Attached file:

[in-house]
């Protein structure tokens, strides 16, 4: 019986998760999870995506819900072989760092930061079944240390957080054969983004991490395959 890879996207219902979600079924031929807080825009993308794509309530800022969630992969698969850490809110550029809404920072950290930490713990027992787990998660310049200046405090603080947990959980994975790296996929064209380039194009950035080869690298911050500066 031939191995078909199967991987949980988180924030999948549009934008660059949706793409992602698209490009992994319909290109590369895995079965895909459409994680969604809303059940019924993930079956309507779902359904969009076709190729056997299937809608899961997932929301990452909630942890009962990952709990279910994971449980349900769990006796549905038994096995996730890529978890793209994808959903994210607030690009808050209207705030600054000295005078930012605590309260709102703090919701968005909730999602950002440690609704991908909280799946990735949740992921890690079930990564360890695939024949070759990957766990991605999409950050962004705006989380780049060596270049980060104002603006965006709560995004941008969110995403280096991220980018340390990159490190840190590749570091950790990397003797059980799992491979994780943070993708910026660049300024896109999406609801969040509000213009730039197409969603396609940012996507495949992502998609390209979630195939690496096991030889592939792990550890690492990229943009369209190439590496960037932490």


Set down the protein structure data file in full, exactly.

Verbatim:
[in-house]
């Protein structure tokens, strides 16, 4: 019986998760999870995506819900072989760092930061079944240390957080054969983004991490395959 890879996207219902979600079924031929807080825009993308794509309530800022969630992969698969850490809110550029809404920072950290930490713990027992787990998660310049200046405090603080947990959980994975790296996929064209380039194009950035080869690298911050500066 031939191995078909199967991987949980988180924030999948549009934008660059949706793409992602698209490009992994319909290109590369895995079965895909459409994680969604809303059940019924993930079956309507779902359904969009076709190729056997299937809608899961997932929301990452909630942890009962990952709990279910994971449980349900769990006796549905038994096995996730890529978890793209994808959903994210607030690009808050209207705030600054000295005078930012605590309260709102703090919701968005909730999602950002440690609704991908909280799946990735949740992921890690079930990564360890695939024949070759990957766990991605999409950050962004705006989380780049060596270049980060104002603006965006709560995004941008969110995403280096991220980018340390990159490190840190590749570091950790990397003797059980799992491979994780943070993708910026660049300024896109999406609801969040509000213009730039197409969603396609940012996507495949992502998609390209979630195939690496096991030889592939792990550890690492990229943009369209190439590496960037932490």